“People really understood that this is health related, and they didn’t really want to fool around with health exposure for themselves, for their co-workers, once they got back home for members of their family.
“I know that we had to post certain documents on some of the front doors of our locations. If we didn’t have those posted, and if they came over to do an audit, we would be subject probably to fines or something.
“I can’t remember that we had any audits from any of the counties or state agencies or any of the federal folks either. But I do know that there was always kind of that lingering threat, for lack of a better word, and that it was our responsibility to be prepared for that as needed.”
While the tight restrictions of the pandemic have let up, the effects linger. Flores says there was a question that came up recently about mask availability.
“We have locations in Los Angeles County, and we’re still required to provide a certain level of mask upon employee request,” he shares. “And so, while we kind of thought that all of these COVID restrictions were over, that’s not true.
“We really need to stay on top of those, and so that’s where that safety manager and his diligence to really kind of stay on top of those things comes into play. Because our plants are there to do laundry.”
LABOR LAW EFFECTS FROM THE PAST THREE YEARS
“I will say that there is a silver lining in all of this,” says Flores, “and I think that it really put a spotlight on individual and employee health and well-being and safety.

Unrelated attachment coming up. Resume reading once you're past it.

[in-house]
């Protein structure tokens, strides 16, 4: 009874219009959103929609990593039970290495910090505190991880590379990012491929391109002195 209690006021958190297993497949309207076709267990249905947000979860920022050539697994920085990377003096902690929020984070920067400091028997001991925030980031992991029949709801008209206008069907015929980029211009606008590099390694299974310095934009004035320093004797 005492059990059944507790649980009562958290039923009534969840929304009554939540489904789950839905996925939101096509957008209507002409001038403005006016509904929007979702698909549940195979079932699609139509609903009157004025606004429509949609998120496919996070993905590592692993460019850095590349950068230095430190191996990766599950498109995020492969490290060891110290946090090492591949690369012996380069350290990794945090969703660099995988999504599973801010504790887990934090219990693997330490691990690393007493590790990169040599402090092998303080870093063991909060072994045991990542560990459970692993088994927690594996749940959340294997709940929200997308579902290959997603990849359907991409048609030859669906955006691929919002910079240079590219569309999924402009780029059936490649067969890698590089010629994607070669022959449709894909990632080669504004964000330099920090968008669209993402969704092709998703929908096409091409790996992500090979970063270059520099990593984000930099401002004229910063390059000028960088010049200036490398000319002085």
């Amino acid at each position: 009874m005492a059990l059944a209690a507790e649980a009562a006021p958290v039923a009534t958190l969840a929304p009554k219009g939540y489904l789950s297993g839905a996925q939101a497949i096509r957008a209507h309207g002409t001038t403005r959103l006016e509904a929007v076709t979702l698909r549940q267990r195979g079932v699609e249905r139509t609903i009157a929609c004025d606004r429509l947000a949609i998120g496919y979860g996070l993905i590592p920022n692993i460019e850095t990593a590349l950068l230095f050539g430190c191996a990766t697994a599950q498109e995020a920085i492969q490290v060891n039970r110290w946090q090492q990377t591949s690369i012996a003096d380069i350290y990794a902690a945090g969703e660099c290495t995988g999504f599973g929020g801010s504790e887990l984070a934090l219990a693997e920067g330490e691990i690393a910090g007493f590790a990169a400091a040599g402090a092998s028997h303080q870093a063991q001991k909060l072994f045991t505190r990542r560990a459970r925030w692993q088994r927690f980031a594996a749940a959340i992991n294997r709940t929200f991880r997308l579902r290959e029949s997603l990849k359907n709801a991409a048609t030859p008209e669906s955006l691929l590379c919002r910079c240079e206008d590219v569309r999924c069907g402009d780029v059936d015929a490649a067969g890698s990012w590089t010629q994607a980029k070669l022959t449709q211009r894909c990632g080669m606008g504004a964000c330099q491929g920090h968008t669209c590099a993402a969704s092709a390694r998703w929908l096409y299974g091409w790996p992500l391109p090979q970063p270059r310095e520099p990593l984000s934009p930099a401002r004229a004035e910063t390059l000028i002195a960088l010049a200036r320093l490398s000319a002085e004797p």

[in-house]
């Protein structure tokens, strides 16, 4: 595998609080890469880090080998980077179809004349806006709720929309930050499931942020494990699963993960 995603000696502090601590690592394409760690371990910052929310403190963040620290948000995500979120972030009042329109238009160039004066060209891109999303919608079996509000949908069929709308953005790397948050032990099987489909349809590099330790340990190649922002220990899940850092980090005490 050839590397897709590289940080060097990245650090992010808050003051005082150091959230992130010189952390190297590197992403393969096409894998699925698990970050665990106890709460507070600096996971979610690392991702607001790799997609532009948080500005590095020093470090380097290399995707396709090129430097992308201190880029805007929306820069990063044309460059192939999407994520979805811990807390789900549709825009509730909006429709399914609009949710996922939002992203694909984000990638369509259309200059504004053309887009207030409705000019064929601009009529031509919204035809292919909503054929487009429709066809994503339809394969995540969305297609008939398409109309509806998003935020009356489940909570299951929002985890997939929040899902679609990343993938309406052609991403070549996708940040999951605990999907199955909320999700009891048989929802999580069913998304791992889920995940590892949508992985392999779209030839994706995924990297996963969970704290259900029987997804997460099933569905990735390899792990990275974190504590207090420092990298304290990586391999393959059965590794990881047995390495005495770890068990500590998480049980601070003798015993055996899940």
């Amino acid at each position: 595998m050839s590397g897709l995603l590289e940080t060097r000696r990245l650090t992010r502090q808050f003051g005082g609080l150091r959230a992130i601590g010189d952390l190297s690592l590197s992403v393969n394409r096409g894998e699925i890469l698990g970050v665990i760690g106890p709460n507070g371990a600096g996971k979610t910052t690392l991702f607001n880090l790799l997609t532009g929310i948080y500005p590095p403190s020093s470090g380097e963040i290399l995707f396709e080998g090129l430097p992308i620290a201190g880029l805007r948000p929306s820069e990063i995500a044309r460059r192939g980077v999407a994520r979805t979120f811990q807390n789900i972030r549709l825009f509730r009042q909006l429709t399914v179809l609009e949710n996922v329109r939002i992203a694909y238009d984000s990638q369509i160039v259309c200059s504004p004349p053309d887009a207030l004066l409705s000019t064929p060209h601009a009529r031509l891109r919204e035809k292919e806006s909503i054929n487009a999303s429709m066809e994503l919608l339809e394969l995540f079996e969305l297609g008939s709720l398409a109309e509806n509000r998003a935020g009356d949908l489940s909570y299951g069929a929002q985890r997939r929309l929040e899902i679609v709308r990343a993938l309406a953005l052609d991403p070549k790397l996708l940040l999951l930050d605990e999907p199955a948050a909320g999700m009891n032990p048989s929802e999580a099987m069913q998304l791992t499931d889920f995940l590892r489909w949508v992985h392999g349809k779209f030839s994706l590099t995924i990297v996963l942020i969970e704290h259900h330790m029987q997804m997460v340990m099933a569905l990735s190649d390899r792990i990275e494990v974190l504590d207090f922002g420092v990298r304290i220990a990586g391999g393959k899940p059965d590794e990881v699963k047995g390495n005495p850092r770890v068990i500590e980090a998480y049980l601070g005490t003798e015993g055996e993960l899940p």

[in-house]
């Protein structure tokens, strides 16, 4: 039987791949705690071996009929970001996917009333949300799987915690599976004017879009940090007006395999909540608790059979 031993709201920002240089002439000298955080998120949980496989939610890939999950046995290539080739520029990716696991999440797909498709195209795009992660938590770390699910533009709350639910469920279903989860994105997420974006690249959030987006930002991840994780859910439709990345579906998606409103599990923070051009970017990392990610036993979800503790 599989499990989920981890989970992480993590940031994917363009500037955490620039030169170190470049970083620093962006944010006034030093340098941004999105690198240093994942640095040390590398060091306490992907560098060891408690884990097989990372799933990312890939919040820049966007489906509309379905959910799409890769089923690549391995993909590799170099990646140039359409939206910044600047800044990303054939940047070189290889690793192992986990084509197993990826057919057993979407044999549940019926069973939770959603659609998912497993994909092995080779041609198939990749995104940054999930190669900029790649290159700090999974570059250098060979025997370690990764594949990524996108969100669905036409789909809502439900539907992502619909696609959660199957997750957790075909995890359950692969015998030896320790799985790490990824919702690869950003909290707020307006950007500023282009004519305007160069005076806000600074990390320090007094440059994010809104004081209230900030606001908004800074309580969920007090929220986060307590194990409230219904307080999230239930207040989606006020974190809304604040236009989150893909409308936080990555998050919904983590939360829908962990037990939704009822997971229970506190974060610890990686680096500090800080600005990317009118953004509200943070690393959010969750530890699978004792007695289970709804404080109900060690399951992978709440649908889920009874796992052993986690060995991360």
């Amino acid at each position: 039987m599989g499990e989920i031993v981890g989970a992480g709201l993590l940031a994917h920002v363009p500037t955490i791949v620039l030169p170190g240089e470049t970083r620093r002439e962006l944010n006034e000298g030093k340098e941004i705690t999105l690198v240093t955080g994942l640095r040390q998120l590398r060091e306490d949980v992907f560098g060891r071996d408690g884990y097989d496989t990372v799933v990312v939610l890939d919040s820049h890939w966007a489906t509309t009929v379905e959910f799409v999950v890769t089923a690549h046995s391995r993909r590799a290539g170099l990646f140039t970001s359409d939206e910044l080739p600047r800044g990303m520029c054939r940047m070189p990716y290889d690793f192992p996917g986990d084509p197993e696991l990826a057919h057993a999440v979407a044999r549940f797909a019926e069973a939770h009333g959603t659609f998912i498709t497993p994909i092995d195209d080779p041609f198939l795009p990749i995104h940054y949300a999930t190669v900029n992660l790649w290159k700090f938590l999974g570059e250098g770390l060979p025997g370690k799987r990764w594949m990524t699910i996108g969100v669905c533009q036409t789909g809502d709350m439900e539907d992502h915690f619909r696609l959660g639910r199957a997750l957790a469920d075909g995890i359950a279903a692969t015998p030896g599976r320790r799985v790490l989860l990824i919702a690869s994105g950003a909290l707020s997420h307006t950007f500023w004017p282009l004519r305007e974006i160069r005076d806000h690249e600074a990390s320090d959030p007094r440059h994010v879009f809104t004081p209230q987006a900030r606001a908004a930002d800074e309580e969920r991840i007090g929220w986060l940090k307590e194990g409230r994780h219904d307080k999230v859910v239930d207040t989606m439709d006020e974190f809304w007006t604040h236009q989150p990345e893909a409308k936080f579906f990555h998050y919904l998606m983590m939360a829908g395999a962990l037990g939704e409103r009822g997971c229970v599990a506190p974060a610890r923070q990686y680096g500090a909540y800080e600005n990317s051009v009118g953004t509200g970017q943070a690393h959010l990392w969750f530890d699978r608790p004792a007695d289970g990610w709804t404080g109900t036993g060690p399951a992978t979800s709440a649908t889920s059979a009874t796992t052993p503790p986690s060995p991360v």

“You see a lot more diligence around folks washing their hands just before lunch and just after lunch. In our different lunchrooms, you see more spray bottles where people can actually use that to spray down the table before and after lunch.
“You see a lot more cleaning and us being a bit more rigorous and in our cleaning schedules around our plants and locations. I think that all of those are outcomes of workplace rules and regulations that were put in and really designed to not have workplaces be these super spreader locations.”
He says that when laundry operations were deemed essential functions and had to remain open, the state provided the regulations that had to be followed.
“We did that because that was the law,” Flores says. “But now that the laws have been relaxed, I’m actually pleasantly surprised to see some of the behavior change at our different operating locations that at least have extended through today. Hopefully, these are habits and behaviors that we will see extended for years.